Dan Glickman at Politico:

I had all sorts of things tossed at me in my position as secretary of Agriculture—organic seeds by naked men and women in Rome, bison guts in Montana and tofu pies in D.C. It turns out people really care about their food. In a way, I think my career was a preview of the incivility that would eventually engulf our politics; only instead of barrages of hateful tweets and public harassment, I got food thrown in my face.

In 2012, Glickman and Mickey Edwards wrote at Roll Call:

Conservative philosopher Michael Novak once observed that our political institutions are designed to “clang against each other.” As he put it, “The noise is democracy at work.” We should welcome the lively contest between alternative directions and policies. But when the alternatives have been considered and their merits weighed, it is time to find the ground on which we can all stand together. Both of us direct bipartisan political programs at the Aspen Institute; Dan is also a key figure at the Bipartisan Policy Center, and Mickey works with No Labels and the National Institute for Civil Discourse. We have made a commitment to each other that we would devote much of our time and energy to helping Americans regain the ability to engage with each other in civil tones and temperate language. We want to disabuse our colleagues in the political world of the idea that compromise is betrayal and intransigence is a virtue. Working together, we helped organize a series of lunchtime dialogues to consider how we could find avenues to break down the walls that keep Americans of divergent views from listening to each other.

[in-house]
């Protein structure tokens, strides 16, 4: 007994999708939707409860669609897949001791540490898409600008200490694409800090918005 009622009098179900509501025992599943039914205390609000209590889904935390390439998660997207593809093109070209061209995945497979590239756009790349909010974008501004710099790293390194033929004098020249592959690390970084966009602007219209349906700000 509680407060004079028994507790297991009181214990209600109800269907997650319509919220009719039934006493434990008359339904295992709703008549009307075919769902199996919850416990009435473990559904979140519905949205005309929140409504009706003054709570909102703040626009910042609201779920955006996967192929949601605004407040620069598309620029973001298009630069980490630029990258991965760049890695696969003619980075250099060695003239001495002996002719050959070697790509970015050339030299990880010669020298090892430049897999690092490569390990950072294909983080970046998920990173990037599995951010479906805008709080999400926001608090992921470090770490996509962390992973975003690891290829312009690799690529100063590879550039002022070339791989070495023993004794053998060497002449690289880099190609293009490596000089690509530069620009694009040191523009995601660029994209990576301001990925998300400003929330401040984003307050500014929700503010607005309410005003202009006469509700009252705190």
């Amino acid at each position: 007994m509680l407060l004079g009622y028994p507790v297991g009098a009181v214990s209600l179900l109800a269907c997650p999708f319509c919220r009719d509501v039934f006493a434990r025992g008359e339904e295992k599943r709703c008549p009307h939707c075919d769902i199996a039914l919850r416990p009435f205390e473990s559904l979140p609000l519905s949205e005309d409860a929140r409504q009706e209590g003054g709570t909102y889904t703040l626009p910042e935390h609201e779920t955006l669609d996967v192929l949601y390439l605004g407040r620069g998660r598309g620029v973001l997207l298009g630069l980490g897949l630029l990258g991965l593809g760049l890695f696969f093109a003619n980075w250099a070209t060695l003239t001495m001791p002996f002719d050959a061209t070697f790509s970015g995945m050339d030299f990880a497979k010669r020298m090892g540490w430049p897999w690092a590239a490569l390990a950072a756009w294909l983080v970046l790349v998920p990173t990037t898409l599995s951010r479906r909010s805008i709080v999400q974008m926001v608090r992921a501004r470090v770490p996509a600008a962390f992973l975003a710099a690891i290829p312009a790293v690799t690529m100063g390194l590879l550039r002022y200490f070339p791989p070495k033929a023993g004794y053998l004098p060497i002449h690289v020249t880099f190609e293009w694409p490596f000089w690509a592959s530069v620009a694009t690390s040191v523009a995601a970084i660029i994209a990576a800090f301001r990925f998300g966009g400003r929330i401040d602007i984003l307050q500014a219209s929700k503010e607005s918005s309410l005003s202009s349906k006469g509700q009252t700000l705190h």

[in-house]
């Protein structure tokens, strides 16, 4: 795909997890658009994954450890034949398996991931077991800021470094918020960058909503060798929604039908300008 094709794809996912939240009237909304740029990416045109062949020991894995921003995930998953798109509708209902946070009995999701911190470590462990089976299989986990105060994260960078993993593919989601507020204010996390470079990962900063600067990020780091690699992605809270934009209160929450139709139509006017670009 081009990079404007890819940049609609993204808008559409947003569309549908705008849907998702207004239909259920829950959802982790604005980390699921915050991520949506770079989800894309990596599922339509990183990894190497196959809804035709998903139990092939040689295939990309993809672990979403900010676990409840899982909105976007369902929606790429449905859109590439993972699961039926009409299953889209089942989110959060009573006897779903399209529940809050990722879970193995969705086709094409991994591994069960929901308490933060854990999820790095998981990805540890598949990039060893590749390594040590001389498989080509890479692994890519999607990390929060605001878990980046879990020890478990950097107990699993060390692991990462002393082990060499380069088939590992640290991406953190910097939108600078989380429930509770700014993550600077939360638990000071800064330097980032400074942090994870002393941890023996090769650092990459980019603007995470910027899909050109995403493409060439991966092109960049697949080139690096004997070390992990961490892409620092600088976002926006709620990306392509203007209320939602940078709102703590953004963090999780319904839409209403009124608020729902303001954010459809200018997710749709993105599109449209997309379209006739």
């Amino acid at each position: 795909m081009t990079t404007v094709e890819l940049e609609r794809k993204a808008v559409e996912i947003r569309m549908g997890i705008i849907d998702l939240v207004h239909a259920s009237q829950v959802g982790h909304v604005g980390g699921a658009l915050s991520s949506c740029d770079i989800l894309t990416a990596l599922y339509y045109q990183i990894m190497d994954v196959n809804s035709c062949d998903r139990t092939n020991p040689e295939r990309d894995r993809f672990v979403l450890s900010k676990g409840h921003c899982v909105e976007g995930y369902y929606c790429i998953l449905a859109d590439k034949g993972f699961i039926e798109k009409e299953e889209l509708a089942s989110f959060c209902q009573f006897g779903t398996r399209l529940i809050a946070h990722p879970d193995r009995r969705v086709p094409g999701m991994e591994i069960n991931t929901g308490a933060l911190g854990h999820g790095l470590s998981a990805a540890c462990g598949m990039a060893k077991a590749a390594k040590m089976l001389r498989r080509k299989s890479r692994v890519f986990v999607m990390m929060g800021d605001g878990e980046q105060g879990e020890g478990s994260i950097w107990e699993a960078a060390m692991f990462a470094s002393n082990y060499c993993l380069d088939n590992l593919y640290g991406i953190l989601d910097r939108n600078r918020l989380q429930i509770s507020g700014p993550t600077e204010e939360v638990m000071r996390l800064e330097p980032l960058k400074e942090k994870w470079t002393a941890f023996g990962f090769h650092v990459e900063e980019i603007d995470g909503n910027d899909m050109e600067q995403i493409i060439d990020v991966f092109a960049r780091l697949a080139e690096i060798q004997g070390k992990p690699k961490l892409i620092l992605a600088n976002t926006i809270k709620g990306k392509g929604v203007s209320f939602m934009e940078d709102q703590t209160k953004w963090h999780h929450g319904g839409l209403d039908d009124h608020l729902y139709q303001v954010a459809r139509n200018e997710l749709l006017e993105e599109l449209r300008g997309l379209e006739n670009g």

At the Kansas City Star earlier this year, Glickman wrote with Steve Bartlett, Heidi Heitkamp, and Susan Molinari:

Once Congress rediscovers the basic process for legislating, it’s also important to rebuild the personal relationships that used to transcend political views. Being civil to each other won’t, by itself, bridge the ideological divides we’re seeing now. But talking about family, spending time together on and off Capitol Hill in a casual setting, or chatting on the phone are all basic courtesies that could improve communication in the political arena and restore some much-needed civility. By doing this, lawmakers may also finally pull back from the recent habit of resorting to finger-pointing and calling the other side names in partisan media outlets. Instead of celebrating insults and snarky headlines, politicians should celebrate good values, respect and hard work. Pursuing compromise and reaching across the aisle is a strength, not a weakness. Having served in Congress representing diverse interests from Kansas, North Dakota, New York and Texas, we know the task at hand is daunting. These recent troubles can serve as a force for positive change and a return to real governing on behalf of all the American people. But only if our elected leaders take advantage of this opportunity and advocate for good governance.